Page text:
Saturday, December 04, 2021

A tribute to USIS-Korea filmmaker Humphrey Leynse

My attention was directed the other day to this video, "To Mr. Leynse," a "tribute to American filmmaker Humphrey Leynse's work with USIS-Korea, produced by his colleagues there circa 1966 (Liberty Production, directed by Chun Sun Myung). During his career with USIS, Leynse produced over 50 films, and served as head of USIS-Korea." (There are two interesting comments at Youtube; the film is also posted at where it can be downloaded.)

I was told that James Wade was a good friend of his, and that he had borrowed the film "Out There, A Lone Island" and showed it one night at an RAS lecture. I decided to look at the RAS Transactions all stored here (the "Report of RASKB activities" for each year lists all the lectures) and found the presentation, Films by Humphrey Leynse: “The Legacy” and “Out There: A Lone Island”, which took place June 21, 1978. (I could help but notice that on September 6 that year, James Wade also gave a presentation titled "Jack London in Korea" - considering my interest in the topic, I'm curious about that lecture.)

Leynse first came to Korea to work for USIS in January 1960 and left that job in 1966, and then, I was told, "took his wife and year old son - and James said a refrigerator - and went off to live on Ulleung-do for 2-3 years." mentions that "After leaving USIS in 1966, he started Oceania Productions, an independent film production company, and in 1970 he joined the faculty at Washington State University, where he taught until his death in 1977." 

There's a fascinating article here (scroll down) about a screening of his films and the history of the making of "Out There, a Lone Island," and the story of how Leynse's son James returned to Ulleungdo in 2012 to screen the film. Among the movies screened were "April Student Revolt Korea 1960-1" and  "April Student Revolt Korea 1960-2."

 Humphrey Leynse during filming of “Out There, A Lone Island.”

That article also mentions some Korea Times articles he wrote. Here's one from 1964 about his first trip to Ulleungdo (click to enlarge):

A Korean doctor he mentions. Timothy Yilsun Rhee, wrote an article about Ulleungdo a month later:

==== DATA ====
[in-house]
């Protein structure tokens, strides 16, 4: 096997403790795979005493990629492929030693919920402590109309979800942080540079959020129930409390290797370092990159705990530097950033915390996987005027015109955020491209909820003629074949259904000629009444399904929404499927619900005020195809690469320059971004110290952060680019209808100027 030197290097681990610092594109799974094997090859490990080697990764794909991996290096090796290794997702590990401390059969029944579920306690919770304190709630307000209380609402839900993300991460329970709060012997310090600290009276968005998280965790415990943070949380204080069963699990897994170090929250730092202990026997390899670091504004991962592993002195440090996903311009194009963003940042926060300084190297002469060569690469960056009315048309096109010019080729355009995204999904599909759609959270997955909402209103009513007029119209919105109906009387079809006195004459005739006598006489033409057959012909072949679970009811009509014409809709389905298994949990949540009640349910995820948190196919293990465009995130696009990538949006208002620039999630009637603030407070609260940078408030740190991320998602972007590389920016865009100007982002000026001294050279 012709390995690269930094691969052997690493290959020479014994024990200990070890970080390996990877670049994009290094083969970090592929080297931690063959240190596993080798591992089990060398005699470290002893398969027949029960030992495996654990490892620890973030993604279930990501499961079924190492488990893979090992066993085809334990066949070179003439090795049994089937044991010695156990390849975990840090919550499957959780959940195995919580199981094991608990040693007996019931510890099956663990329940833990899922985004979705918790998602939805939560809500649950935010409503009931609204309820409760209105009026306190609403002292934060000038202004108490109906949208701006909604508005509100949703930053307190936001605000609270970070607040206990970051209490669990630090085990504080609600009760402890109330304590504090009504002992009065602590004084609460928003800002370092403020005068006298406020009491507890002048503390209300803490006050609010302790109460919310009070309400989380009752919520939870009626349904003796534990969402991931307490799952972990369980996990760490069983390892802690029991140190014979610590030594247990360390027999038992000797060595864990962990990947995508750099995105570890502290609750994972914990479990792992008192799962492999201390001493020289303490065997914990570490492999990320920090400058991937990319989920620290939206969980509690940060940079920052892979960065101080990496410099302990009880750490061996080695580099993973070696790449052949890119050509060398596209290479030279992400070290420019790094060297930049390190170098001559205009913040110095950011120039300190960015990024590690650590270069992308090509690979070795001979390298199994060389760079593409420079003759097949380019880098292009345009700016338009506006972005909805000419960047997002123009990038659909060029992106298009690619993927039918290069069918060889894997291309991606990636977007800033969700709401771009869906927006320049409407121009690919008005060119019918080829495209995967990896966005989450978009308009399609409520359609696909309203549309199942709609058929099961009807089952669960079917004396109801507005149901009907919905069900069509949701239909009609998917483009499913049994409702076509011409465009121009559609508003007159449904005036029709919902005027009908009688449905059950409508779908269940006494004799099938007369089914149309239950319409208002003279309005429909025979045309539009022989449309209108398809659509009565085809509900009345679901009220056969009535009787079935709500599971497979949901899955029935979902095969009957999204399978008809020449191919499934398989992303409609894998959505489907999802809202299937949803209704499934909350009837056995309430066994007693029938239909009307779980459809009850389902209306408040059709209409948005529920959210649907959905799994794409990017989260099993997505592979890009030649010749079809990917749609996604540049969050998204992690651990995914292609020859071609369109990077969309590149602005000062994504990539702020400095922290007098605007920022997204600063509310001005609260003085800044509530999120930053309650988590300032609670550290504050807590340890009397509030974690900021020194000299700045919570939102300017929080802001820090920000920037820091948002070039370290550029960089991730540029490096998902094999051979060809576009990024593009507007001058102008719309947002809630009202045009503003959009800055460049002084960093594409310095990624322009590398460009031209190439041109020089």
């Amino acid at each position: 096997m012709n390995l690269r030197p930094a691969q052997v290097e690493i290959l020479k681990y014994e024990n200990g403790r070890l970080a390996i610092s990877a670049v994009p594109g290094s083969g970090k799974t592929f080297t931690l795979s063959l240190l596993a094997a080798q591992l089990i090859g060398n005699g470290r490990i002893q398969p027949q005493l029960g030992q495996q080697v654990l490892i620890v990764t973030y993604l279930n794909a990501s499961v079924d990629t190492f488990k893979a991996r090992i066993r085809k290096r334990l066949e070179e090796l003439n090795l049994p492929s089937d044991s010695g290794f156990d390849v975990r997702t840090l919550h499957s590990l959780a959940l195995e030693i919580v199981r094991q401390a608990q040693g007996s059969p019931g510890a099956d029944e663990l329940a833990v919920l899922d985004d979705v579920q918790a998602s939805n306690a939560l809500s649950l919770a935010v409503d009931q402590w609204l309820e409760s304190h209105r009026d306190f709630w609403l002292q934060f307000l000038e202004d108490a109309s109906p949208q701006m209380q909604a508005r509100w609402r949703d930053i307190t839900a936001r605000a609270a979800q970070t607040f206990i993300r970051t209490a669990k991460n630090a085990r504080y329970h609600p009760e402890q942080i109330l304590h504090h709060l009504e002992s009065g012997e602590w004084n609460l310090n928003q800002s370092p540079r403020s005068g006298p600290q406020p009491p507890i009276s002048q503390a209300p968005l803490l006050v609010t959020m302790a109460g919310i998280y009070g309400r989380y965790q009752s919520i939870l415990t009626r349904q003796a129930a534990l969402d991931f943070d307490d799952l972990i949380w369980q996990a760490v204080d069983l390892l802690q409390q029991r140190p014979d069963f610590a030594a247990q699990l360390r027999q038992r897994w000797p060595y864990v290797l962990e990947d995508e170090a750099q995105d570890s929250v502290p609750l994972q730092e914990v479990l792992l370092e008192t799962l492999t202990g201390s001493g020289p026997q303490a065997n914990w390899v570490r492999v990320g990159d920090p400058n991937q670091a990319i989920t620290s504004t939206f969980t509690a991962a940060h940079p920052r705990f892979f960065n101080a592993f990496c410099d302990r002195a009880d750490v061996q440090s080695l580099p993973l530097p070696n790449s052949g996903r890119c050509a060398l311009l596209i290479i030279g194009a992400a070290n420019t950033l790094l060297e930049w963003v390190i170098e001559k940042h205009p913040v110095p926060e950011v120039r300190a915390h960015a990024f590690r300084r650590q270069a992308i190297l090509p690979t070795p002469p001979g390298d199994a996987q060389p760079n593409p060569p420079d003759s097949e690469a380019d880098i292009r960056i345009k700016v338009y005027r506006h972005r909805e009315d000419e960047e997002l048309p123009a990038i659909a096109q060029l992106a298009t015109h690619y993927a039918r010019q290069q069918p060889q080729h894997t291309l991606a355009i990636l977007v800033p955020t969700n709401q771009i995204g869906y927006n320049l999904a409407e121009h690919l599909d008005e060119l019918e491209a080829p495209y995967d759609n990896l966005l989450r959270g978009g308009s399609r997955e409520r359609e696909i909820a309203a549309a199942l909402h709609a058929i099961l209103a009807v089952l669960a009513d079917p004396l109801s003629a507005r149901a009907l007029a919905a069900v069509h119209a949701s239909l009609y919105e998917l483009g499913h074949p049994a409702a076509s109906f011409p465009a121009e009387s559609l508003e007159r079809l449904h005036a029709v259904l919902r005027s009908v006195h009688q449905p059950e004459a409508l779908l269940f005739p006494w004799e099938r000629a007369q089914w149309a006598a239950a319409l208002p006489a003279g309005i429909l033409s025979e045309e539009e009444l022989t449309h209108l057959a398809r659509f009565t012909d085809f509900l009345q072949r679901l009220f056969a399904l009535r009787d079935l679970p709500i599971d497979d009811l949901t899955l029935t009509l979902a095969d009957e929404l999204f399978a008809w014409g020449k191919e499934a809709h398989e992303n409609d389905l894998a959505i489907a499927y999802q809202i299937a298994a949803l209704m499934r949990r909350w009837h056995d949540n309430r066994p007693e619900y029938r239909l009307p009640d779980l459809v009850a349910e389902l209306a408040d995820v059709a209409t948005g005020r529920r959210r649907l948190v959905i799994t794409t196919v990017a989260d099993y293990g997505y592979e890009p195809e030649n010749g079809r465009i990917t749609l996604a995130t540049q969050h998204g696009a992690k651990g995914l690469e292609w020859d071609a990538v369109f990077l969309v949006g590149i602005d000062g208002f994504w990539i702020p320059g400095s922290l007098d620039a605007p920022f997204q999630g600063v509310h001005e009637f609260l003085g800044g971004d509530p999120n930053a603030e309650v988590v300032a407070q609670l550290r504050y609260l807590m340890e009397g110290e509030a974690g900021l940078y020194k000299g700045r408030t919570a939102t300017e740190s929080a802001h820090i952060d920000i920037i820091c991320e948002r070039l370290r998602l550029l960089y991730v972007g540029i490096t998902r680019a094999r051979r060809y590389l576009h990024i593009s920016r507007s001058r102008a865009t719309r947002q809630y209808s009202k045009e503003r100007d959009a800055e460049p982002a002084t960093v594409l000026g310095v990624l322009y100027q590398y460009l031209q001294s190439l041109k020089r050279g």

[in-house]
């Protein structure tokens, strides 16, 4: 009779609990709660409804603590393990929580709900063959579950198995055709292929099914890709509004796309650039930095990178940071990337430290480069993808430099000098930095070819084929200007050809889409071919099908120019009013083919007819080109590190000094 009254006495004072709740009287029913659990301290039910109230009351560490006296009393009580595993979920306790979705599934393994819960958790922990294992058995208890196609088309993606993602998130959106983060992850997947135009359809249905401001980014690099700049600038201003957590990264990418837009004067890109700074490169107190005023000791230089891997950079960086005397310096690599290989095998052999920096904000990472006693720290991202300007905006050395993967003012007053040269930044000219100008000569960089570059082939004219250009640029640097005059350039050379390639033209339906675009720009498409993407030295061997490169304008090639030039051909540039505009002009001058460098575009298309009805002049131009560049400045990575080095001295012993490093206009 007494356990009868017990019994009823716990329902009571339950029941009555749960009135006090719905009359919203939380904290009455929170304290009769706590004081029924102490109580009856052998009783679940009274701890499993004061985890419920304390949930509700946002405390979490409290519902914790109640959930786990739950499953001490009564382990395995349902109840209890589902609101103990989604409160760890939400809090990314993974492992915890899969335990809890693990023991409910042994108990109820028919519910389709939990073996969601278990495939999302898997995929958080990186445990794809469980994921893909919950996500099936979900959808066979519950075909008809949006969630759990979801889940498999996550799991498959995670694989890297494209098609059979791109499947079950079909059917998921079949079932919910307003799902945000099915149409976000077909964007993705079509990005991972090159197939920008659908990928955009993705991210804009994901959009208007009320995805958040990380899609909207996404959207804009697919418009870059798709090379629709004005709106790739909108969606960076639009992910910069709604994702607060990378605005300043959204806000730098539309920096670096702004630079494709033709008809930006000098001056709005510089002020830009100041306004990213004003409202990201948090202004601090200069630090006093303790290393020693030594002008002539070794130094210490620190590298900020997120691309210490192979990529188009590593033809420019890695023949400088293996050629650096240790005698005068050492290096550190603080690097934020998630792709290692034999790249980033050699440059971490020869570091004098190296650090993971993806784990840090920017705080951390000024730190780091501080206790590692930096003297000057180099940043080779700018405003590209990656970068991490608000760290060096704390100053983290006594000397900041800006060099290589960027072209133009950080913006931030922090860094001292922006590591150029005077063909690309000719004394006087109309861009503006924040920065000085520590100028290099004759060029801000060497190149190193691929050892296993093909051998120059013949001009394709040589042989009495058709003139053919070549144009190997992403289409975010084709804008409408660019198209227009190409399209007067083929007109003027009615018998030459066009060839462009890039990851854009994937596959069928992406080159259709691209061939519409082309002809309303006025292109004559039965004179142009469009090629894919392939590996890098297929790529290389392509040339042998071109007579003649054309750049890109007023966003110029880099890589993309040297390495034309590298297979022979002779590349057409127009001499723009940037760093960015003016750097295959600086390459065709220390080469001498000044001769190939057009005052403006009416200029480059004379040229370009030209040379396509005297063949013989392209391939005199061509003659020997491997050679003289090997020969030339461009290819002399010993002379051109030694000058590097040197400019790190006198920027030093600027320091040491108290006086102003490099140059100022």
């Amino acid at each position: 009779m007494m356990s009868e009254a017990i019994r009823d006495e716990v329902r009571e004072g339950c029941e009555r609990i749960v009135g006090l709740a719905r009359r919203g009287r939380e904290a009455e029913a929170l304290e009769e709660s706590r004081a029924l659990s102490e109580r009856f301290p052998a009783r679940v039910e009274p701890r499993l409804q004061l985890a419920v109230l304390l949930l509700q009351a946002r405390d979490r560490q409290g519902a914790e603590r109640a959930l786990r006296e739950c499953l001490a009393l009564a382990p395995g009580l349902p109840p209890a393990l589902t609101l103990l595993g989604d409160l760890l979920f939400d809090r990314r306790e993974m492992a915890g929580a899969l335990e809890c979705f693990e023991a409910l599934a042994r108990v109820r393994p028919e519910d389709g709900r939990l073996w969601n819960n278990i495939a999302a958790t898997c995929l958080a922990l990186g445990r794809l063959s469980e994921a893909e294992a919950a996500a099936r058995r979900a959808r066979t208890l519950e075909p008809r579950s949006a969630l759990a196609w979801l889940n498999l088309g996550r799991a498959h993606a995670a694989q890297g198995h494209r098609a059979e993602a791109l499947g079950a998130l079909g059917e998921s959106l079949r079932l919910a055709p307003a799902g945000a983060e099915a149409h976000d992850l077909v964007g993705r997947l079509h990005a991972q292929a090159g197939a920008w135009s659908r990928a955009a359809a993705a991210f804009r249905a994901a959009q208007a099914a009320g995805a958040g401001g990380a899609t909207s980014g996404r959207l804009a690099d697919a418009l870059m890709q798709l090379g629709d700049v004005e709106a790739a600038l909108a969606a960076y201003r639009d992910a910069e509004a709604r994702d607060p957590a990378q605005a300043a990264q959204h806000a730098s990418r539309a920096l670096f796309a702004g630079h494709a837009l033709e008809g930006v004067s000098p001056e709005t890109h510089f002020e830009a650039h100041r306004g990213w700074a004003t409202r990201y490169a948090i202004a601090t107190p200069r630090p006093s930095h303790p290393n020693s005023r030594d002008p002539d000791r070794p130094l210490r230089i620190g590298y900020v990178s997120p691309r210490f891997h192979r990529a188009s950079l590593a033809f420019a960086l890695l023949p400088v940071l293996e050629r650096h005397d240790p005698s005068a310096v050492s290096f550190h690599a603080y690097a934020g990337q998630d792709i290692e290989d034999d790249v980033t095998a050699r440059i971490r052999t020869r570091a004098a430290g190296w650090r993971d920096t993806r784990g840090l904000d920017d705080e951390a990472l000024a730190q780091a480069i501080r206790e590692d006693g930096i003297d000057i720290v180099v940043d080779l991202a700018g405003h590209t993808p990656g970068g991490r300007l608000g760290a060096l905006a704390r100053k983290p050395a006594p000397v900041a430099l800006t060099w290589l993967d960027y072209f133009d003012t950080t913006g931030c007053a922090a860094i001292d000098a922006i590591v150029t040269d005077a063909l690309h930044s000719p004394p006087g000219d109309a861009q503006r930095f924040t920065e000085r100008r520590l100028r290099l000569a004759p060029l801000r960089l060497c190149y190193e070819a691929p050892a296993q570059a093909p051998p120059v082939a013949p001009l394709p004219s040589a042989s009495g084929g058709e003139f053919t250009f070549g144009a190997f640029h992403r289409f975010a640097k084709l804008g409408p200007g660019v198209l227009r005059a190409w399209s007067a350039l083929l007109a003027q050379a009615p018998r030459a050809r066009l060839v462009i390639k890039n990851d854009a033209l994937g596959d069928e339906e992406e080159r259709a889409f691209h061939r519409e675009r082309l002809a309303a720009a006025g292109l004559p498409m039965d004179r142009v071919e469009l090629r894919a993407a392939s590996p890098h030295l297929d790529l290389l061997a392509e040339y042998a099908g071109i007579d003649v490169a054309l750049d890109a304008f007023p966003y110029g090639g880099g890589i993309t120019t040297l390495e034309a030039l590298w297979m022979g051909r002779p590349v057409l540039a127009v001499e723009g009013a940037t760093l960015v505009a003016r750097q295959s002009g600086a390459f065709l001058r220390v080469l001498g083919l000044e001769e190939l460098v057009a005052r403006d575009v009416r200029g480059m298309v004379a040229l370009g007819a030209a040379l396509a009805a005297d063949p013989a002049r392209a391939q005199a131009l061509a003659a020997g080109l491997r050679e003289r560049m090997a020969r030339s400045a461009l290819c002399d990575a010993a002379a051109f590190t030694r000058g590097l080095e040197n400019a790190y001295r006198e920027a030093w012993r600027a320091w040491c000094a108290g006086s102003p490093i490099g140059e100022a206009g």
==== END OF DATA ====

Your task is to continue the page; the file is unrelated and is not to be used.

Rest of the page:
Interestingly, in January 1964, the government announced tentative plans to lift the 12am - 4am curfew nationwide, starting with test runs in Ulleungdo and Chungcheongbuk-do. I know Chungcheongbuk-do had no curfew in the 1970s, so it seems it stuck there, though I have no idea about Ulleungdo. The rest of the country had a curfew until 1982.

The article also references a 1968 KT article, but I haven't been able to find it yet.

WSU's archives contain his papers, and this webpage about them also contains a short biography:

Biography of Humphrey Leynse:

Humphrey W. Leynse was born on June 22, 1921 in Peking, China. His parents, Reverend James and Anna Groenendyk Leynse, were Dutch Reformed Church Missionaries at the Presbyterian Mission in Peking. As a child, Leynse attended the Peking American School, where he first learned to speak English; previously he spoke only Dutch and Mandarin Chinese, and he remained fluent in these languages throughout his life. He also studied French and Indonesian.

Peking was Leynse's home until age twenty, when he came to the United States to study at Pomona College in Pomona, California. World War II interrupted his education. He served in the U.S. Army and from 1943 to 1945 as a special agent in the Counter Intelligence Corps (CIC) in the Philippines and New Guinea. His duties included teaching the Chinese language, formulating an English-Indonesian dictionary, and engaging in combat duty as an Agent Investigator. During his time as an Agent Investigator then Sergeant Leynse investigated foreign political groups in the Manila area and helped to establish an informant network. The Army awarded him the Bronze Star in 1945.